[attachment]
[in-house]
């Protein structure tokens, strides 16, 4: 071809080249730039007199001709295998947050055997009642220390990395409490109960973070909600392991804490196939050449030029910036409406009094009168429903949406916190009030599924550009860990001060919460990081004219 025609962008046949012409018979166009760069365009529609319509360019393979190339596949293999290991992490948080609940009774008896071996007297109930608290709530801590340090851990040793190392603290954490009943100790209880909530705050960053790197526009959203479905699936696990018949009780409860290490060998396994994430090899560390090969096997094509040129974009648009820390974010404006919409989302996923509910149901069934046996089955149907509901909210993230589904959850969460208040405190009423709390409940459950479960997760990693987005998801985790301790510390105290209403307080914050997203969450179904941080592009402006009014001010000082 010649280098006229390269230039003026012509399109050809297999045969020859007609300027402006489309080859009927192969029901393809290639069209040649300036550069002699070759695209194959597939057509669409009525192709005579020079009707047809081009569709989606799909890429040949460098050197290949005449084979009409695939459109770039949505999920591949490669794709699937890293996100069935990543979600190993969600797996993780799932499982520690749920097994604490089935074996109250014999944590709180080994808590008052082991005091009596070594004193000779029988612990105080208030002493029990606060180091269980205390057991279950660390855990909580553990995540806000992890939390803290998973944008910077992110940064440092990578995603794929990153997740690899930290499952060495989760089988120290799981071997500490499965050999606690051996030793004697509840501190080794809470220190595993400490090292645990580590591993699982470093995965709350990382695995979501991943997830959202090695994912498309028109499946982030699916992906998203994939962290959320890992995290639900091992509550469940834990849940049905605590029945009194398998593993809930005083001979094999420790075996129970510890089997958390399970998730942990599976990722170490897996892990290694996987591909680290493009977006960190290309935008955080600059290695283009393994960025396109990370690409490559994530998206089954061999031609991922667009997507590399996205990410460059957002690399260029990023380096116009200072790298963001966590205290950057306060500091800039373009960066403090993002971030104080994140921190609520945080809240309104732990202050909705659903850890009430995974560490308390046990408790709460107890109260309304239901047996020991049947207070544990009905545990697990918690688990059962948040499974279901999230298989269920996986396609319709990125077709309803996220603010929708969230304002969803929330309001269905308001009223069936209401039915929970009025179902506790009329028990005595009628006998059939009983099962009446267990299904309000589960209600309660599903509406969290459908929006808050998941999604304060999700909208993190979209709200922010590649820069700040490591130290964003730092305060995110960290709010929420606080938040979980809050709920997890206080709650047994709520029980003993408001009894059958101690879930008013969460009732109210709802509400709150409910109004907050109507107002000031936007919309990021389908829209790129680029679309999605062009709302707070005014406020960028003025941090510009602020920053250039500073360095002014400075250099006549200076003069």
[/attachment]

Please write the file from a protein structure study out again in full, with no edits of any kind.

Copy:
[in-house]
């Protein structure tokens, strides 16, 4: 071809080249730039007199001709295998947050055997009642220390990395409490109960973070909600392991804490196939050449030029910036409406009094009168429903949406916190009030599924550009860990001060919460990081004219 025609962008046949012409018979166009760069365009529609319509360019393979190339596949293999290991992490948080609940009774008896071996007297109930608290709530801590340090851990040793190392603290954490009943100790209880909530705050960053790197526009959203479905699936696990018949009780409860290490060998396994994430090899560390090969096997094509040129974009648009820390974010404006919409989302996923509910149901069934046996089955149907509901909210993230589904959850969460208040405190009423709390409940459950479960997760990693987005998801985790301790510390105290209403307080914050997203969450179904941080592009402006009014001010000082 010649280098006229390269230039003026012509399109050809297999045969020859007609300027402006489309080859009927192969029901393809290639069209040649300036550069002699070759695209194959597939057509669409009525192709005579020079009707047809081009569709989606799909890429040949460098050197290949005449084979009409695939459109770039949505999920591949490669794709699937890293996100069935990543979600190993969600797996993780799932499982520690749920097994604490089935074996109250014999944590709180080994808590008052082991005091009596070594004193000779029988612990105080208030002493029990606060180091269980205390057991279950660390855990909580553990995540806000992890939390803290998973944008910077992110940064440092990578995603794929990153997740690899930290499952060495989760089988120290799981071997500490499965050999606690051996030793004697509840501190080794809470220190595993400490090292645990580590591993699982470093995965709350990382695995979501991943997830959202090695994912498309028109499946982030699916992906998203994939962290959320890992995290639900091992509550469940834990849940049905605590029945009194398998593993809930005083001979094999420790075996129970510890089997958390399970998730942990599976990722170490897996892990290694996987591909680290493009977006960190290309935008955080600059290695283009393994960025396109990370690409490559994530998206089954061999031609991922667009997507590399996205990410460059957002690399260029990023380096116009200072790298963001966590205290950057306060500091800039373009960066403090993002971030104080994140921190609520945080809240309104732990202050909705659903850890009430995974560490308390046990408790709460107890109260309304239901047996020991049947207070544990009905545990697990918690688990059962948040499974279901999230298989269920996986396609319709990125077709309803996220603010929708969230304002969803929330309001269905308001009223069936209401039915929970009025179902506790009329028990005595009628006998059939009983099962009446267990299904309000589960209600309660599903509406969290459908929006808050998941999604304060999700909208993190979209709200922010590649820069700040490591130290964003730092305060995110960290709010929420606080938040979980809050709920997890206080709650047994709520029980003993408001009894059958101690879930008013969460009732109210709802509400709150409910109004907050109507107002000031936007919309990021389908829209790129680029679309999605062009709302707070005014406020960028003025941090510009602020920053250039500073360095002014400075250099006549200076003069």